The study used Businessweek’s 2010 athlete power rankings, a list of the 100 most influential athletes ranked by endorsement value and prominence in their respective sports. The food and beverage brands that these one hundred successful athletes endorsed were then evaluated for nutritional quality. Foods were designated unhealthy if they were found to be “energy-dense and nutrient-poor.” A startling 79% of the endorsed brands were designated “energy-dense and nutrient-poor." Beverages were assessed by calorie origination. The study reported that 93.4% of the athlete-advertised beverages had all of their calories stemming from added sugar.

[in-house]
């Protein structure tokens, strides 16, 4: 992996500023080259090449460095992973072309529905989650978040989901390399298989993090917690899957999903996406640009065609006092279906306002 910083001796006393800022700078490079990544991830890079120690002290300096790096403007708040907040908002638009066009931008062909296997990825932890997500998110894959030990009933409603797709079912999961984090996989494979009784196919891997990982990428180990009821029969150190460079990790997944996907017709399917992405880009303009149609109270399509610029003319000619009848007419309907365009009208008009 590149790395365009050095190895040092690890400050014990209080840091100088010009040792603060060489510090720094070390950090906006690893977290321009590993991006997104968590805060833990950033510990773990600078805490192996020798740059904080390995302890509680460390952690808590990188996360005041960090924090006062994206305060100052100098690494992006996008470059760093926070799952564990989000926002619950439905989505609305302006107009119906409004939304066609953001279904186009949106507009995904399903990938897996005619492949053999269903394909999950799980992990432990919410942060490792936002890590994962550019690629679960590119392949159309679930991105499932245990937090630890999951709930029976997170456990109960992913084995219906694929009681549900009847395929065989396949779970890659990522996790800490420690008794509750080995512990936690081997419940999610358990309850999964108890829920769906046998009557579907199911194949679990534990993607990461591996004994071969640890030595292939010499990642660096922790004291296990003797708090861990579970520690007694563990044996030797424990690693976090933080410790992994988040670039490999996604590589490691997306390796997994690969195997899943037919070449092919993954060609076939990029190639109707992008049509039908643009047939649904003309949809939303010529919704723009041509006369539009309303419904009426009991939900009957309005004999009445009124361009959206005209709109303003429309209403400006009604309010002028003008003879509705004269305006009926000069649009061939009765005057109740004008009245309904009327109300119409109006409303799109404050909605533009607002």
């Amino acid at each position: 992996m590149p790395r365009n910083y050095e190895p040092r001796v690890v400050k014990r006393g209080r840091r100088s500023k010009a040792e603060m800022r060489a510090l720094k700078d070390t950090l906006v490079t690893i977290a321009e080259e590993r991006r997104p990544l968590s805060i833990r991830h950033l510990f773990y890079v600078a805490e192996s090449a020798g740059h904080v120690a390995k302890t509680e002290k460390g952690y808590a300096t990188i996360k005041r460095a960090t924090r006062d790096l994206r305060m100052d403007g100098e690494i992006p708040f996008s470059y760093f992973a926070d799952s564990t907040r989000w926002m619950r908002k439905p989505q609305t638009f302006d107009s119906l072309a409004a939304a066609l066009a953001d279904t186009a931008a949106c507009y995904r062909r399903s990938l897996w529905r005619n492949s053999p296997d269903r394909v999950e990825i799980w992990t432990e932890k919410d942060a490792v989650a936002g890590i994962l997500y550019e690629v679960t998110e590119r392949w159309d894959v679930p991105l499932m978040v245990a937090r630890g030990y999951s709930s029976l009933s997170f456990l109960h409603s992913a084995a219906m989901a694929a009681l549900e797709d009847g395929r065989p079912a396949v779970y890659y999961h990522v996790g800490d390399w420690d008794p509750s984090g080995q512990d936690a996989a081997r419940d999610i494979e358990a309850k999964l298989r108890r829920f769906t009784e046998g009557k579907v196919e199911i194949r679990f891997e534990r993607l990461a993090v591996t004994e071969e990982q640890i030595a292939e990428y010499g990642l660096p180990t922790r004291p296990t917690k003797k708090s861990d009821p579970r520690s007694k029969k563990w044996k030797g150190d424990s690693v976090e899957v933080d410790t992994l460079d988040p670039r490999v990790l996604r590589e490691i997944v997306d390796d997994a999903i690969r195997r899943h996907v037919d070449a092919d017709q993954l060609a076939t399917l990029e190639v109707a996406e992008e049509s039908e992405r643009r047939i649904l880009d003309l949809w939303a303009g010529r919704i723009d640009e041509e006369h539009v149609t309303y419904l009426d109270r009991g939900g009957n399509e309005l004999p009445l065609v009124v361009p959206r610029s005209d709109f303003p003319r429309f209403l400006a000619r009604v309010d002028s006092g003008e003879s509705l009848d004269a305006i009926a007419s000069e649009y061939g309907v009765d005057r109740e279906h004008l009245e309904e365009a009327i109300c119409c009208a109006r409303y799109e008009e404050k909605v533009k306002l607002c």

The worst offenders were football player Peyton Manning (NFL), tennis player Serena Williams, and Lebron James (NBA). Peyton Manning Serena Williams and Lebron James had the most endorsements for energy-dense, nutrient-poor foods. Their endorsement portfolio includes McDonalds (Lebron), Bubblicious Bubble Gum (Lebron), Papa John’s Pizza (Manning), Sprite (Lebron), Oreos (Williams) and Gatorade (Manning, Williams). Studies show that athlete’s endorsements of food products lead parents to perceive the endorsed food as healthier than food not endorsed by athletes (Parent’s Responses to nutrient claims and sports celebrity endorsements on energy-dense and nutrient-poor foods: an experimental study, 2011. Dixon, et al.) Unfortunately, when deciding what food to buy, it is more convenient to judge nutritional quality by recalling paid endorsements rather than reading nutritional labels.